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The main aim of Nabors’ book corresponds directly to one of the greatest ambitions of any scholar of American history: that of defining the original meaning and nature of the American republicanism. Despite the number of contemporary scholars who have dwelled upon this subject over the 240 years of American federalism, the debate over the concept of American republicanism is yet ongoing.
Gary De Krey is a leading historian of mid-to-late 17th-century London. His two monographs on the City: London and the Restoration and A Fractured Society capture the complexity, dynamics and interiority of London politics in ways that have often stumped the best of historians.
Pauline Gregg’s Freeborn John was previously the most recent full biographical work on John Lilburne. Published in 1961, Gregg’s work was extremely close to H. N. Brailsford’s seminal The Levellers and the English Revolution; the two works standing for decades as the cornerstones to Leveller historiography.
How the West Was Drawn analyzes the relationship between Native Americans and the creation of maps of the western United States. To set the stage, Bernstein opens with a discussion of a modern controversy about maps, specifically Aaron Carapella’s Map of our Tribal Nations: Our Own Names and Original Locations.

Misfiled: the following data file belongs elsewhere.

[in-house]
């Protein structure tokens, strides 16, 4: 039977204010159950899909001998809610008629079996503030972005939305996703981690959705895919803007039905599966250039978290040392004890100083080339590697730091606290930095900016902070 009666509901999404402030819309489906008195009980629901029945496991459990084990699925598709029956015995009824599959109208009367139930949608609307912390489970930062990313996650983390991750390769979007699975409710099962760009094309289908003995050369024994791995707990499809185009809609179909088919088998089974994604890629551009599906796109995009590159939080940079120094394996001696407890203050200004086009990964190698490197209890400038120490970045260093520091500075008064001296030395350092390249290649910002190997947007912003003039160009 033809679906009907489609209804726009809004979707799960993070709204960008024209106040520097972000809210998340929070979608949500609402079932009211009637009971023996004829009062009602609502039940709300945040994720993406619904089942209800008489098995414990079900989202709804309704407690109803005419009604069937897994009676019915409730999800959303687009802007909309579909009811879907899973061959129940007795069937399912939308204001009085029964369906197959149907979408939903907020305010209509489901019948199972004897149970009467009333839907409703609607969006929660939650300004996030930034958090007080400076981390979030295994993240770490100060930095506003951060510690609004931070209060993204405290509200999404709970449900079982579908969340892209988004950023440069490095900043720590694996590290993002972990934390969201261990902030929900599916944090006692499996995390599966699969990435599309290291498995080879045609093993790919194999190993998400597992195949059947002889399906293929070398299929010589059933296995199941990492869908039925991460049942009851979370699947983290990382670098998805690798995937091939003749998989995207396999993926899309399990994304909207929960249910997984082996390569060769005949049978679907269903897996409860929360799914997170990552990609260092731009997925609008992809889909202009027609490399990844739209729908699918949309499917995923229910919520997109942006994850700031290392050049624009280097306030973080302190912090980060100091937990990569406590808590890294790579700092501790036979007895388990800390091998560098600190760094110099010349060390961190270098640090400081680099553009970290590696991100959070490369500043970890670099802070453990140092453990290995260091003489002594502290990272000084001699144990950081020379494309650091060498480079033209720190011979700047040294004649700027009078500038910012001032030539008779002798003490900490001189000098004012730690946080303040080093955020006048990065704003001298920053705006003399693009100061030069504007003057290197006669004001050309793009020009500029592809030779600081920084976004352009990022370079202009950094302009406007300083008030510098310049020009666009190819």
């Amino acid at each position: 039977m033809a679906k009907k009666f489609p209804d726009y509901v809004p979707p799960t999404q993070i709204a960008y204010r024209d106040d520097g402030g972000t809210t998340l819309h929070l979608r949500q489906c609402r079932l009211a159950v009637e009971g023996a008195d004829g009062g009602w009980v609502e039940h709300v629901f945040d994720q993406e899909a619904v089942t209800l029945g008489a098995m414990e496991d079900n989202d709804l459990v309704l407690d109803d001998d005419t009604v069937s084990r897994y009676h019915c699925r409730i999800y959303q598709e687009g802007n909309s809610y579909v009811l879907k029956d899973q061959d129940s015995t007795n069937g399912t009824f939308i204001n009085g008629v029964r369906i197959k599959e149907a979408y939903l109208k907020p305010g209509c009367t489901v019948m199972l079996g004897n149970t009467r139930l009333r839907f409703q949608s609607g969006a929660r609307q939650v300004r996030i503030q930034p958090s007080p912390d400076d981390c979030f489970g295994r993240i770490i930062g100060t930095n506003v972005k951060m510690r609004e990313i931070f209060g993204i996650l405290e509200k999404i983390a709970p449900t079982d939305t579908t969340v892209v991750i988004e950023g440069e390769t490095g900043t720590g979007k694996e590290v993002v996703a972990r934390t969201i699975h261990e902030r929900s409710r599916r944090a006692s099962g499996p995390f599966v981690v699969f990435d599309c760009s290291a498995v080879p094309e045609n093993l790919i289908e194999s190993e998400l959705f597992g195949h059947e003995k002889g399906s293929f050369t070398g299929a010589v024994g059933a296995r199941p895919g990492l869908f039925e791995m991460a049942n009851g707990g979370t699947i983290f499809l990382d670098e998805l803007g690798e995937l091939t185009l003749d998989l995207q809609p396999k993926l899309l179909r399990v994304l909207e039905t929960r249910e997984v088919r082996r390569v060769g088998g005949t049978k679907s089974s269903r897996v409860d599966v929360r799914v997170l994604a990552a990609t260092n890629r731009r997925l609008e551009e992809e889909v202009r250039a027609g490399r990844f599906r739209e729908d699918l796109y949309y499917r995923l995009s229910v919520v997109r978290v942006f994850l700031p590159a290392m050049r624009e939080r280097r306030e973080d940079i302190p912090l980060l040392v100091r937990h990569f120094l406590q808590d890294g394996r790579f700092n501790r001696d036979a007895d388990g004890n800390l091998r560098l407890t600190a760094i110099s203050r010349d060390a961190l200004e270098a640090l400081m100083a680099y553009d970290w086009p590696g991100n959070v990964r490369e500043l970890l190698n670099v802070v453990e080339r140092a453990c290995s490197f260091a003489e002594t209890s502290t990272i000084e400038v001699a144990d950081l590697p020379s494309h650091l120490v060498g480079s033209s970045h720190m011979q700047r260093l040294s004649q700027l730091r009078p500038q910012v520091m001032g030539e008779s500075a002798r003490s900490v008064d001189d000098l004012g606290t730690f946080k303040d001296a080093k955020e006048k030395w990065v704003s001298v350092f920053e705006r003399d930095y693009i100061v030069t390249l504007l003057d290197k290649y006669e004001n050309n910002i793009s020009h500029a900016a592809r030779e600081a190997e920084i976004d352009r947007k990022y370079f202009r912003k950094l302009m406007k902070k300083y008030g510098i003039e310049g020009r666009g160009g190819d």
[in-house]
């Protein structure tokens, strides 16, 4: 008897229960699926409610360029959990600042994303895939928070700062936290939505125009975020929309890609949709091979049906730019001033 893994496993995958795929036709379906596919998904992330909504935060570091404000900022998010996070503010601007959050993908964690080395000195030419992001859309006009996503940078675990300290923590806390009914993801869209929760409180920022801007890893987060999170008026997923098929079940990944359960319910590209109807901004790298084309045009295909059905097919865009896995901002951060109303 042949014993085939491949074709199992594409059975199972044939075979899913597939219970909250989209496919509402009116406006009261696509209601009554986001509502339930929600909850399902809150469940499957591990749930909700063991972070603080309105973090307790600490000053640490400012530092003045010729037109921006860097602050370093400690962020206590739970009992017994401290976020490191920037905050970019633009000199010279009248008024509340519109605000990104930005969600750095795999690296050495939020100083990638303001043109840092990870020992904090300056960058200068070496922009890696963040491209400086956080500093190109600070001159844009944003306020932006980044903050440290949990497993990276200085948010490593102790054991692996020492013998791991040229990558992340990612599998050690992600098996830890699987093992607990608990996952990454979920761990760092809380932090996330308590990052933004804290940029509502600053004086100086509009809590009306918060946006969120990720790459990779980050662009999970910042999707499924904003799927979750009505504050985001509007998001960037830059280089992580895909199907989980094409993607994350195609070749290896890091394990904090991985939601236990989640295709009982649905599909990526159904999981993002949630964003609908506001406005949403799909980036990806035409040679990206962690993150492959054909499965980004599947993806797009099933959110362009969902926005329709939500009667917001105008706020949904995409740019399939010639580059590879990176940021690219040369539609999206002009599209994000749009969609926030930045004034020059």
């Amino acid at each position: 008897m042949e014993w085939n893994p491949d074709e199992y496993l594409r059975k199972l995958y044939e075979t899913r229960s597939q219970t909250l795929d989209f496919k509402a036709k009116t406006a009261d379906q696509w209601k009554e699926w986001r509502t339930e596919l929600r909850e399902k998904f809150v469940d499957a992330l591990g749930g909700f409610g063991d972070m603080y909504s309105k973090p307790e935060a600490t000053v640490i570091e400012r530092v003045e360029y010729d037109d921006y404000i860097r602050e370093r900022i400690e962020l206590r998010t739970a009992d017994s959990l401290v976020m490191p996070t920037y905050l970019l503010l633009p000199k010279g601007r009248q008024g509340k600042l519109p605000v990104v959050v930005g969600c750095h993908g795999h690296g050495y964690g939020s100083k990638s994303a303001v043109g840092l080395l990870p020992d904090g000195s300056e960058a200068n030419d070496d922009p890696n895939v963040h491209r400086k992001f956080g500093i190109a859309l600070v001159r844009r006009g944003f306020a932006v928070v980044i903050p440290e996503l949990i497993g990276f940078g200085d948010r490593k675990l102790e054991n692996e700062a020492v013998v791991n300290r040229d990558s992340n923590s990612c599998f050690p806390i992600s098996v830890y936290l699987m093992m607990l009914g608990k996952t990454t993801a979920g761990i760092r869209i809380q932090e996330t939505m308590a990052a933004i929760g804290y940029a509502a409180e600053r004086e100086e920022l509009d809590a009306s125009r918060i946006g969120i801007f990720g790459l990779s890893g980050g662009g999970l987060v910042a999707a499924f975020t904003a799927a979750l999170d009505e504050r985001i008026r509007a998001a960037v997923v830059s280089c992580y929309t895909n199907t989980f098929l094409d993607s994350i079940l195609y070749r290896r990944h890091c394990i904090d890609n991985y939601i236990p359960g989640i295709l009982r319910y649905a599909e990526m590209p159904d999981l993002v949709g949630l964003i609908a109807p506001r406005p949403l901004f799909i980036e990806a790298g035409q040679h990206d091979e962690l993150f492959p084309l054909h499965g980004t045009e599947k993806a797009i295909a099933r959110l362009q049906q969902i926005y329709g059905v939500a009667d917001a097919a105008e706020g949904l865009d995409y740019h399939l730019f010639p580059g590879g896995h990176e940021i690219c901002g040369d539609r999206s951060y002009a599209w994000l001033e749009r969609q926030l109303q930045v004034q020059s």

Ann Curthoys and Jessie Mitchell have written an ambitious, detailed and wide-ranging book about government and Indigenous Australians in colonial Australia.
These days, expenditure on health amounts on average to some 9 per cent of gross domestic product in the prosperous nations of the West. Whether through direct taxation, social security, social health insurance or private means, it’s a substantial amount.
In this concise monograph, Rachel Feinstein explores the centrality of sexual violence against enslaved women in the formation of white gendered identities. Using a variety of theoretical lenses, including intersectionality and systemic racism theory, Feinstein places racist sexual violence into its broader context, tracing the legacies of such violence in today’s behaviour and discourse.
Christer Petley’s book takes the life of Simon Taylor, the richest of Jamaica’s ‘planter class’ in an age of revolutions, to reveal broader truths about the British Empire. At its core, this is a biographical study based on Taylor’s extensive surviving correspondence with friends, family, and commercial allies.
A Guide to the History of the Salient